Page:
The latest publication is entitled Euclid: Forecasts for k-cut 3 × 2 point statistics. The first author is Peter L. Taylor of the Jet Propulsion Lab in Pasadena, USA and there are almost 100 authors altogether. This is definitely the paper with the longest author list we have published so far, and also the first paper we have published on behalf of the Euclid Consortium. I am a member of Euclid so I of course recused myself from the editorial process.

Here is a screen grab of the overlay which includes the abstract:

You can click on the image to make it larger should you wish to do so. You can find the arXiv version of the paper here. This one is, fairly obviously, in the Cosmology and Nongalactic Astrophysics folder..

The Euclid Consortium has a strict protocol for papers it publishes which, together with the large number of authors, not to mention the pandemic, meant it took quite a long time to make the revisions suggested by referees. Still, it has turned out a very nice paper I think.  I am also very pleased that a major consortium such as Euclid has decided to publish in OJAp.

We have another bunch of papers in the pipeline – in fact one further has already been published – so watch this space for further developments!

I’ll end with a reminder to prospective authors that the OJA  now has the facility to include supplementary files (e.g. code or data sets) along with the papers we publish. If any existing authors (i.e. of papers we have already published) would like us to add supplementary files retrospectively then please contact us with a request!

New Publication at the Open Journal of Astrophysics

Posted in Open Access, The Universe and Stuff with tags , , , , , , , , on March 24, 2021 by telescoper

Time to announce another publication in the Open Journal of Astrophysics. This one was published yesterday, actually, but I didn’t get time to post about it until just now. It is the third paper in Volume 4 (2021) and the 34th paper in all.

The latest publication is entitled Dwarfs from the Dark (Energy Survey): a machine learning approach to classify dwarf galaxies from multi-band images and is written by Oliver Müller  of the Observatoire Astronomique de Strasbourg (France) and Eva Schnider of the University of Basel (Switzerland).

Here is a screen grab of the overlay which includes the abstract:

 

You can click on the image to make it larger should you wish to do so. You can find the arXiv version of the paper here. This one is in the Instrumentation and Methods for Astrophysics Folder, though it does overlap with Astrophysics of Galaxies too.

It seems the authors were very happy with the publication process!

Incidentally, the Scholastica platform we are using for the Open Journal of Astrophysics is continuing to develop additional facilities. The most recent one is that the Open Journal of Astrophysics now has the facility to include supplementary files (e.g. code or data sets) along with the papers we publish. If any existing authors (i.e. of papers we have already published) would like us to add supplementary files retrospectively then please contact us with a request!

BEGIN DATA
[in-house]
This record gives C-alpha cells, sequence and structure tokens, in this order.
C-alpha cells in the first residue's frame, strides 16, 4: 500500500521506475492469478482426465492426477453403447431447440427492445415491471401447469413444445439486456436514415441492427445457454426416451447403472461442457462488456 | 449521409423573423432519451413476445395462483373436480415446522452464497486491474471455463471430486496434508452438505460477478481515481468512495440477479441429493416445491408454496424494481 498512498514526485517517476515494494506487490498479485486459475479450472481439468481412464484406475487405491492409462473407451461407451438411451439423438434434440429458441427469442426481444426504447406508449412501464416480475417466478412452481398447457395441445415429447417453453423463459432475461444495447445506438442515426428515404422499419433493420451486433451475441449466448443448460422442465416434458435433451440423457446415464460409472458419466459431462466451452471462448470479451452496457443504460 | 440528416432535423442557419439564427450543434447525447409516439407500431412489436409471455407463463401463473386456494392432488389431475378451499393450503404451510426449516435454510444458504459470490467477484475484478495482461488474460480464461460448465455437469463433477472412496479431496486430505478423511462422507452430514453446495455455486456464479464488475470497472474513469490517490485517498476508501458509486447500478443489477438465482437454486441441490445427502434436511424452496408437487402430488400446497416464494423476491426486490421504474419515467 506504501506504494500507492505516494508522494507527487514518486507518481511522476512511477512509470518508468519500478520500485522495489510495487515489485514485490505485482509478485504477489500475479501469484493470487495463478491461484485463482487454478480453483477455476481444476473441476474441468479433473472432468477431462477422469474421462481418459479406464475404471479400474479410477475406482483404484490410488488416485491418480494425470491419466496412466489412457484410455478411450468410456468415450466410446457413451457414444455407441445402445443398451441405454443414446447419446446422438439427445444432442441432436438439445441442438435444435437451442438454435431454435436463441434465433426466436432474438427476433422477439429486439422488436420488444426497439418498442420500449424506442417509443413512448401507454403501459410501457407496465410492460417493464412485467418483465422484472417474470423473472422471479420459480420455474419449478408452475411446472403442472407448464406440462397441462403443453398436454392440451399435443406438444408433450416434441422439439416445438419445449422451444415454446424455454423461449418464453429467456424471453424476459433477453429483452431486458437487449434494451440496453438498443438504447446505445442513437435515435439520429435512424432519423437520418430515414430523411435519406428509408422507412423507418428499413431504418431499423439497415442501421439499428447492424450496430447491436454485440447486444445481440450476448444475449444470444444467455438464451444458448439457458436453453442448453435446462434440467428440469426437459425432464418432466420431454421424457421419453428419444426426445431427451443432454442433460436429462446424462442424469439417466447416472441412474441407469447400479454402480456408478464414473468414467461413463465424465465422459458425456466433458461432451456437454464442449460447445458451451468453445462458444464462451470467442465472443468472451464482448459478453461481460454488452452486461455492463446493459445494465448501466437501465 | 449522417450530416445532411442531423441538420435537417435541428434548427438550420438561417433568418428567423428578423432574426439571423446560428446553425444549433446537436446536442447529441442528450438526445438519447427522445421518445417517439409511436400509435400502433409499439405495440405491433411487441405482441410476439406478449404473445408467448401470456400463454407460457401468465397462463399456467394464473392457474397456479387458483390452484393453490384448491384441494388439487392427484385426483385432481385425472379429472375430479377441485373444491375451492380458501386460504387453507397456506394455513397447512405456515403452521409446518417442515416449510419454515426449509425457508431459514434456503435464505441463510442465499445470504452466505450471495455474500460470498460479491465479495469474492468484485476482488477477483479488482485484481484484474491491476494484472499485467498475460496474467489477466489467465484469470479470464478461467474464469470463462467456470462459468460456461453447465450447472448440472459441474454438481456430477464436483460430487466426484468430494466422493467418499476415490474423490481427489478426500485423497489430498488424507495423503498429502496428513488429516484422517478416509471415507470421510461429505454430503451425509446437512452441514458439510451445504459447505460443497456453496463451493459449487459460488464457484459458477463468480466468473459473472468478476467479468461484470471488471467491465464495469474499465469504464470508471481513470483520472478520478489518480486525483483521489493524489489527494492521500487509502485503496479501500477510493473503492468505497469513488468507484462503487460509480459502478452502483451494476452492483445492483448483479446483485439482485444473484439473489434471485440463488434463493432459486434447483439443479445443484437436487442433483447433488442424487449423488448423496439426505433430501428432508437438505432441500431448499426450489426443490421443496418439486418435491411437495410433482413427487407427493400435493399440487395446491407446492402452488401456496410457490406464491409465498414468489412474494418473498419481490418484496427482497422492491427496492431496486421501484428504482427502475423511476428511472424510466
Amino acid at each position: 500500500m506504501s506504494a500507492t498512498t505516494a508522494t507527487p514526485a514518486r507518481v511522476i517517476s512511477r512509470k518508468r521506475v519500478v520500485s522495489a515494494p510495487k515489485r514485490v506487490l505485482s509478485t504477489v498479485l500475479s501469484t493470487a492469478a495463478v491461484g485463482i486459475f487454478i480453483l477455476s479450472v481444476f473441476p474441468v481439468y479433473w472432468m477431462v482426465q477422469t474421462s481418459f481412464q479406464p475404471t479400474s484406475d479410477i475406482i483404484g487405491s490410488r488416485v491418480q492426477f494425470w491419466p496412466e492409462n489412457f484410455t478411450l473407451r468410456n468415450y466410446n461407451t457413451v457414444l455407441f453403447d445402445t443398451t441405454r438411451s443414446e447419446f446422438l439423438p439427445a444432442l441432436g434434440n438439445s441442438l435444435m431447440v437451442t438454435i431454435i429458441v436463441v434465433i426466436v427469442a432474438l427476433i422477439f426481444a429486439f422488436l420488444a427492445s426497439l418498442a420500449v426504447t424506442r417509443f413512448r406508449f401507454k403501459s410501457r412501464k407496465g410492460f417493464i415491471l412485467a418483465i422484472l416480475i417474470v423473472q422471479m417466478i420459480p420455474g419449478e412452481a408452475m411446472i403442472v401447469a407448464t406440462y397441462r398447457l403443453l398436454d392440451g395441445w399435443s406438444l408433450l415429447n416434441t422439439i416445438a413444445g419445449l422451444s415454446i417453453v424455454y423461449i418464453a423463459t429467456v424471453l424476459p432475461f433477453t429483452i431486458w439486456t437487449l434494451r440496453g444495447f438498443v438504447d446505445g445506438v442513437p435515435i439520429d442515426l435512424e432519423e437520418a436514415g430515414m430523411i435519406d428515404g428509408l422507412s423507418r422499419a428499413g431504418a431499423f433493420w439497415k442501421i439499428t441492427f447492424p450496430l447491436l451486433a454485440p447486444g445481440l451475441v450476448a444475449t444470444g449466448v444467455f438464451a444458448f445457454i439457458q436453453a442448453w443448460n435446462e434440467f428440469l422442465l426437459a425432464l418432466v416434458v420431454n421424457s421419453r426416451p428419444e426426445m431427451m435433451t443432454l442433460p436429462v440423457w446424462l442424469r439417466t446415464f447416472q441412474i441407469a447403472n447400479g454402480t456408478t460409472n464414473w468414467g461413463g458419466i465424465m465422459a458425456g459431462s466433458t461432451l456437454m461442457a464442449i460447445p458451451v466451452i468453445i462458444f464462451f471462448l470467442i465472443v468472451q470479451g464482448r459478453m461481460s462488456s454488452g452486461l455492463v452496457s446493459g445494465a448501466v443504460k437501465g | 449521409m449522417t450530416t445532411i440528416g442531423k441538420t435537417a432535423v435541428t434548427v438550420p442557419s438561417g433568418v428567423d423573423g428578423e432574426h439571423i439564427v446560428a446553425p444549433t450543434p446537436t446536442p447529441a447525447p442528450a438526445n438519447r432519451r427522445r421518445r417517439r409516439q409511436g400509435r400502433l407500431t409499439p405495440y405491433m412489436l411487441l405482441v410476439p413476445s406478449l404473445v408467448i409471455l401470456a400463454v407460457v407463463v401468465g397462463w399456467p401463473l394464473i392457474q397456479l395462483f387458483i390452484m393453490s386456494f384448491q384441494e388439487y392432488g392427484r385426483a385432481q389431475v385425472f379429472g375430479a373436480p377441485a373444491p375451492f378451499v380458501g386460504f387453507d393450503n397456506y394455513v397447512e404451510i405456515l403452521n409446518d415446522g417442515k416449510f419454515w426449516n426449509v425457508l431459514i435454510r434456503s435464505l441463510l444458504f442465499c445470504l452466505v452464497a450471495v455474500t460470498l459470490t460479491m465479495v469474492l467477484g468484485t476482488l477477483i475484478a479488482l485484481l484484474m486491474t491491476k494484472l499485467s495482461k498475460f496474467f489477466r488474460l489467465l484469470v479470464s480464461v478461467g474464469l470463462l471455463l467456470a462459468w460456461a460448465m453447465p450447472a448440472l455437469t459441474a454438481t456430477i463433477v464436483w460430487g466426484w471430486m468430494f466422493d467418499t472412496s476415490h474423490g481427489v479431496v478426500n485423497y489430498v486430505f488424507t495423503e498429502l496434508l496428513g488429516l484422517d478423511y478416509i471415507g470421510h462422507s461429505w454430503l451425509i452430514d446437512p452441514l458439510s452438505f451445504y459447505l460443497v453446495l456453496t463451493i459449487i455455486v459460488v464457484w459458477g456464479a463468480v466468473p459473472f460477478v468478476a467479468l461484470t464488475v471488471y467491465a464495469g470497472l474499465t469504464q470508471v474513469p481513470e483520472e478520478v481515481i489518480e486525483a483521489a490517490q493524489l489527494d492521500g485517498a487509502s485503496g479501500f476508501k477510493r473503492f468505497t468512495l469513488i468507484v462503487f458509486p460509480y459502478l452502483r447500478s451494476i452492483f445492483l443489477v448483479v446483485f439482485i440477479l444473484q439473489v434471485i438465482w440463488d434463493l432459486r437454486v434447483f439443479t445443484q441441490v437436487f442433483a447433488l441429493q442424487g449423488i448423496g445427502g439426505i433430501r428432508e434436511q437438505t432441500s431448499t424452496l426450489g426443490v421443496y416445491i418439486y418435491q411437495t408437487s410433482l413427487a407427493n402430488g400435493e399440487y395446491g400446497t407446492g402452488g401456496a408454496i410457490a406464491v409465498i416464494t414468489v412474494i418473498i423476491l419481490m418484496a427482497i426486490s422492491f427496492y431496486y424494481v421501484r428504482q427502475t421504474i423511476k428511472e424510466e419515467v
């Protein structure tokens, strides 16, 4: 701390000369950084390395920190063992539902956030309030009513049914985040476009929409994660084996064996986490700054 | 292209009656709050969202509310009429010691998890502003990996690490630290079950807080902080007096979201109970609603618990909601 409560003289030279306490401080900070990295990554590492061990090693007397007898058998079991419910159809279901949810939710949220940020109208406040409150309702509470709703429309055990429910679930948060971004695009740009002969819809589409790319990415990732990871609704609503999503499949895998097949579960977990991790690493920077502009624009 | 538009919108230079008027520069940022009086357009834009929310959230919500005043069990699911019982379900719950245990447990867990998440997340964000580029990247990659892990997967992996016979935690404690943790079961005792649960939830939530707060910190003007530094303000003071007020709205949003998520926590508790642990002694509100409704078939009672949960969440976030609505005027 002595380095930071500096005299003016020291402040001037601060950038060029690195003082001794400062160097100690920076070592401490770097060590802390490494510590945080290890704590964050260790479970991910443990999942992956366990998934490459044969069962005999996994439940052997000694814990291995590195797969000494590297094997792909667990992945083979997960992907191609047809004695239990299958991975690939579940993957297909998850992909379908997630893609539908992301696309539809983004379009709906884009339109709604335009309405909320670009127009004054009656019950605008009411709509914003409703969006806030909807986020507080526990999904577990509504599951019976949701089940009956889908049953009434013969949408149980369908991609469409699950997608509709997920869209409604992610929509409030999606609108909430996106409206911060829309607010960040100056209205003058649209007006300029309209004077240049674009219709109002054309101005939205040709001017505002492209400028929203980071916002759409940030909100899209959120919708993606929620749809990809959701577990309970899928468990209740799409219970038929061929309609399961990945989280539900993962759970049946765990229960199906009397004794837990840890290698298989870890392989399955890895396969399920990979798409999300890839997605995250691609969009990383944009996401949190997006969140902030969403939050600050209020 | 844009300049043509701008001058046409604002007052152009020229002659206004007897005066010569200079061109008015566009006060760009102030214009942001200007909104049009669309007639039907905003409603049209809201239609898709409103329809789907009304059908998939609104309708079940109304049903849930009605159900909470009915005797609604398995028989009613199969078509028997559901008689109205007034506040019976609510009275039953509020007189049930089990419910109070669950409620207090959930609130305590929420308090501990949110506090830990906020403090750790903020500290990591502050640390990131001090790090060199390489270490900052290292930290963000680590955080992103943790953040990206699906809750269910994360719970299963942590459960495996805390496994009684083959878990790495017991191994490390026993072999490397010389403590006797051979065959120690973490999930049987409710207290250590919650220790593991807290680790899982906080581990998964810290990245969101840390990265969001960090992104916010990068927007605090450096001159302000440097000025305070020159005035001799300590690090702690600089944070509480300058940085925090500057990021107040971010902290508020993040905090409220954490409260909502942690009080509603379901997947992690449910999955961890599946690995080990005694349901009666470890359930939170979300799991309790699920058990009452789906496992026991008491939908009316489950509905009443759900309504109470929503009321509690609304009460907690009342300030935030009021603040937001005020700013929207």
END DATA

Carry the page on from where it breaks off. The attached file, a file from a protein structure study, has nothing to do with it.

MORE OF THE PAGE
Not the Euclid Consortium Meeting

Posted in Biographical, Maynooth, The Universe and Stuff with tags , , on May 4, 2020 by telescoper

It’s a bright sunny Bank Holiday Monday and I’m here in my flat in Maynooth taking a coffee break before resuming work from home.

Before the Covid-19 outbreak started I had imagined that I’d be spending this week (or at least most of it) in Sitges near Barcelona for the annual Euclid Consortium Meeting which was planned to take place there. That has understandably been cancelled and replaced with a virtual meeting. Yet more Zoom sessions beckon…

Over the past weeks my workload has increased enormously but I’ve tried to clear the decks a little so I can tune in to some of the sessions but I won’t be able to make them all or even most.

I hope the virtual meeting goes well. Euclid is due to be launched in 2022 so time is getting short and there is much preparatory work still to do.

Well, talking of work I better get back to it! The first plenary is not until this afternoon and I’ve lots to do before then.

I wonder if normality will have returned in time for there to be a Euclid Consortium Meeting next year?

Hello Helsinki!

Posted in Biographical with tags , , on June 3, 2019 by telescoper

This picture will show you that I am not in Maynooth…

In fact I am in Helsinki. Here is a better picture of the splendid Cathedral behind me in the selfie.

The Cathedral is Lutheran by the way. I’m not sure Luther was into cathedrals, but there you go..

It’s about a three hour direct flight from Dublin to Helsinki via Finnair (and a two hour time difference) but all went according to plan. I also found my accommodation without difficulty: it seems comfortable enough.

I took a long walk around this afternoon because the weather is lovely and I wanted to stretch my legs after the flight. It’s a very pleasant city for a stroll, with lots of public spaces and plenty of places to stop for a coffee or something stronger.

All that done, it’s time for dinner!

The reason for being here, by the way, is the annual Euclid Consortium meeting but enough of that tomorrow..